Server Session State is a design pattern used in web applications to maintain the state of a user’s session on the server side. This means that instead of storing the session state on the client side (e.g., in cookies), the state is stored on the server.

The Server Session State pattern is useful for a variety of reasons. First, it can improve the security of your application, as sensitive data is not stored on the client side where it can be easily accessed. Second, it can help to reduce the size of your client-side code, as you don’t need to store session data in cookies or other client-side storage mechanisms. Finally, it can help to ensure that session data is not lost if the user’s browser crashes or if they switch to a different device.

In C#, you can implement Server Session State using the built-in session object in ASP.NET. Here’s an example:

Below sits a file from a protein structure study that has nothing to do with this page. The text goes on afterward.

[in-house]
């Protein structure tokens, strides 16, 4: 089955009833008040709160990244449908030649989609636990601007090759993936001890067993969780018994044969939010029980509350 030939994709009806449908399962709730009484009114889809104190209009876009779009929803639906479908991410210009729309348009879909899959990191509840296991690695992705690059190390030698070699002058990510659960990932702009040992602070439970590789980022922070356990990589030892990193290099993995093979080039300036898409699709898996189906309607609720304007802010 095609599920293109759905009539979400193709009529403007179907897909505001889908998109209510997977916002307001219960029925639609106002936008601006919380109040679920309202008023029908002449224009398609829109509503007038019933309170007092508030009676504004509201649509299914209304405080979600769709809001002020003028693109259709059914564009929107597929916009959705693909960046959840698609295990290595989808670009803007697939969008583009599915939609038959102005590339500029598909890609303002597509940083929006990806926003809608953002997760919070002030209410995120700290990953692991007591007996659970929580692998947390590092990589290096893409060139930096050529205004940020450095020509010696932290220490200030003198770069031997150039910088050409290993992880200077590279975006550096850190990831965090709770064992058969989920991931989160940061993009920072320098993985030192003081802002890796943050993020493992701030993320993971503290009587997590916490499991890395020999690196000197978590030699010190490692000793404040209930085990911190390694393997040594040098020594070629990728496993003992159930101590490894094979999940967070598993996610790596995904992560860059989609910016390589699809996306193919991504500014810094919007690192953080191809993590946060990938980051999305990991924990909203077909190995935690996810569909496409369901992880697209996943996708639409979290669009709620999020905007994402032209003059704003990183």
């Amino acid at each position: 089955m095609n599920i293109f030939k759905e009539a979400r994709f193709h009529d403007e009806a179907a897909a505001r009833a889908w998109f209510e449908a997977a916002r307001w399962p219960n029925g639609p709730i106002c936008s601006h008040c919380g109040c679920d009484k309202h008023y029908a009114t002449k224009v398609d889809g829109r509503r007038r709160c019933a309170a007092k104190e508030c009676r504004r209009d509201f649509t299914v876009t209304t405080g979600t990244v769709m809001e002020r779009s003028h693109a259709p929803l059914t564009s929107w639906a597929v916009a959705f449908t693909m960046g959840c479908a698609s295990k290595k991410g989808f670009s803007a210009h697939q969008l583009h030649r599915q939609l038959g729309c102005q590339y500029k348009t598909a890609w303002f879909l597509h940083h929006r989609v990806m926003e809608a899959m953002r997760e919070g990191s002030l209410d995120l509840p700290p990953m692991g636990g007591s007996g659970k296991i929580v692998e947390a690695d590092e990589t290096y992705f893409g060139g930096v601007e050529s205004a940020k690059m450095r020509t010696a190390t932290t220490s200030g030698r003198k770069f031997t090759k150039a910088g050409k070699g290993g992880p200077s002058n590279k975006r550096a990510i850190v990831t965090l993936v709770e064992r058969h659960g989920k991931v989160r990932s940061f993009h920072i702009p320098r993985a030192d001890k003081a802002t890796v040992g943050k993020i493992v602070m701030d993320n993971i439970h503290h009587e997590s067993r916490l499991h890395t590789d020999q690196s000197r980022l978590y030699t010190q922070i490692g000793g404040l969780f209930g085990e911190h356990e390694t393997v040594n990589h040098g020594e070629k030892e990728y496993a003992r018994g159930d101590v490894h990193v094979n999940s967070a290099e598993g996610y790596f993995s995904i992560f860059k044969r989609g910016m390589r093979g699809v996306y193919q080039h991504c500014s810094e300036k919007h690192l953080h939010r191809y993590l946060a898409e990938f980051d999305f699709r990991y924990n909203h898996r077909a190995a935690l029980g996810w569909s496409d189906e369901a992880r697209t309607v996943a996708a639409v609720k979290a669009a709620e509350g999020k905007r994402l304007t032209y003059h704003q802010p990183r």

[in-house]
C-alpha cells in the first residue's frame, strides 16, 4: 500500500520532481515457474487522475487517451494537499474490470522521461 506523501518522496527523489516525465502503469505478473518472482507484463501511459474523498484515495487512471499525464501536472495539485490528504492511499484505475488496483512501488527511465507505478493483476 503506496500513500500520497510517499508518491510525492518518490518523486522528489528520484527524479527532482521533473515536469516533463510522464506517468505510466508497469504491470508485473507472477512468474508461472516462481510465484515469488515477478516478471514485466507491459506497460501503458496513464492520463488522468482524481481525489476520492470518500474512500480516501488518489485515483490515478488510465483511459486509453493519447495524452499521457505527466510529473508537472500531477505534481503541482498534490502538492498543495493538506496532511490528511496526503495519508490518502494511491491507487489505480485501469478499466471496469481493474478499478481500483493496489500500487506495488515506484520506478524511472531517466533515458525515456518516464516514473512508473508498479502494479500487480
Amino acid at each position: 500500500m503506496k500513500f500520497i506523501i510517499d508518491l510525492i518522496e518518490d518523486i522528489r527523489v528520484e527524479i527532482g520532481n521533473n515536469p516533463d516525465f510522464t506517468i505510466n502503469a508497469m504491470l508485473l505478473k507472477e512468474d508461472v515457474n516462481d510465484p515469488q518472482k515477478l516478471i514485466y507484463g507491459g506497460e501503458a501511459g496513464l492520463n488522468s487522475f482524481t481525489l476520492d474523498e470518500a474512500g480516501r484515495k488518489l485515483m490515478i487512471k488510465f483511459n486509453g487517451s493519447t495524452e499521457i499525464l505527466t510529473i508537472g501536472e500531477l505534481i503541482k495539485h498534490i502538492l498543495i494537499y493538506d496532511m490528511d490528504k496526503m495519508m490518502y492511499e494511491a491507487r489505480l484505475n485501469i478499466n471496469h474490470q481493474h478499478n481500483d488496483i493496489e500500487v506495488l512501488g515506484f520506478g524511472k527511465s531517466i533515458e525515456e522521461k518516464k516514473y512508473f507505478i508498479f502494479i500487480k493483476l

// Set session data
Session["username"] = "JohnDoe";
Session["cart"] = new List<string>() { "item1", "item2", "item3" };
// Get session data
string username = Session["username"] as string;
List<string> cart = Session["cart"] as List<string>;
// Remove session data

In this example, we set two pieces of session data: the user’s username and their shopping cart. We then retrieve the data and use it in our application. Finally, we remove the shopping cart data from the session. Note that the session data will persist until the session is explicitly ended or the session timeout is reached.

It’s important to keep in mind that the Server Session State pattern can have performance implications, as the session data must be stored and retrieved from the server on each request. It’s also important to properly manage the session data to prevent memory leaks and ensure that sensitive data is properly secured.